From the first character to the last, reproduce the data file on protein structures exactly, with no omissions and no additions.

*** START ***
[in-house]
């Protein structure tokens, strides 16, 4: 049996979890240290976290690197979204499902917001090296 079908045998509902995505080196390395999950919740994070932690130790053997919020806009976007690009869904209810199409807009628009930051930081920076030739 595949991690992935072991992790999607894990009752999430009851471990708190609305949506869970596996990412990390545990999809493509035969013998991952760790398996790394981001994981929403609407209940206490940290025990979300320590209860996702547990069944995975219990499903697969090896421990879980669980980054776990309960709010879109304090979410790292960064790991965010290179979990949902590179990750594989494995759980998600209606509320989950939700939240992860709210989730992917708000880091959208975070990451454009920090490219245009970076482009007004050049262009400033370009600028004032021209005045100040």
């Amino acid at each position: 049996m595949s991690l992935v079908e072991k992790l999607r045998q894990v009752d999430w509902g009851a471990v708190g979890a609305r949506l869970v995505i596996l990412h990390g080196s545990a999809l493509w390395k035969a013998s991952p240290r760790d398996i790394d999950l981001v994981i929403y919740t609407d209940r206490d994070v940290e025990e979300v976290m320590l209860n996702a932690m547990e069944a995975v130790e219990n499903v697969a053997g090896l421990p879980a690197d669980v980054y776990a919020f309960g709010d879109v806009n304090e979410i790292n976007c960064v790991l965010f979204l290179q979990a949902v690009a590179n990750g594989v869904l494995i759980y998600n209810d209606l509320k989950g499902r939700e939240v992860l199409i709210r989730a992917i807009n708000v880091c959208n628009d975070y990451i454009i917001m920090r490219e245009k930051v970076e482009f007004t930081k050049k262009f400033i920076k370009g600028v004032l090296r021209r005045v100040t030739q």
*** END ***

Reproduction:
[in-house]
């Protein structure tokens, strides 16, 4: 049996979890240290976290690197979204499902917001090296 079908045998509902995505080196390395999950919740994070932690130790053997919020806009976007690009869904209810199409807009628009930051930081920076030739 595949991690992935072991992790999607894990009752999430009851471990708190609305949506869970596996990412990390545990999809493509035969013998991952760790398996790394981001994981929403609407209940206490940290025990979300320590209860996702547990069944995975219990499903697969090896421990879980669980980054776990309960709010879109304090979410790292960064790991965010290179979990949902590179990750594989494995759980998600209606509320989950939700939240992860709210989730992917708000880091959208975070990451454009920090490219245009970076482009007004050049262009400033370009600028004032021209005045100040």
């Amino acid at each position: 049996m595949s991690l992935v079908e072991k992790l999607r045998q894990v009752d999430w509902g009851a471990v708190g979890a609305r949506l869970v995505i596996l990412h990390g080196s545990a999809l493509w390395k035969a013998s991952p240290r760790d398996i790394d999950l981001v994981i929403y919740t609407d209940r206490d994070v940290e025990e979300v976290m320590l209860n996702a932690m547990e069944a995975v130790e219990n499903v697969a053997g090896l421990p879980a690197d669980v980054y776990a919020f309960g709010d879109v806009n304090e979410i790292n976007c960064v790991l965010f979204l290179q979990a949902v690009a590179n990750g594989v869904l494995i759980y998600n209810d209606l509320k989950g499902r939700e939240v992860l199409i709210r989730a992917i807009n708000v880091c959208n628009d975070y990451i454009i917001m920090r490219e245009k930051v970076e482009f007004t930081k050049k262009f400033i920076k370009g600028v004032l090296r021209r005045v100040t030739q």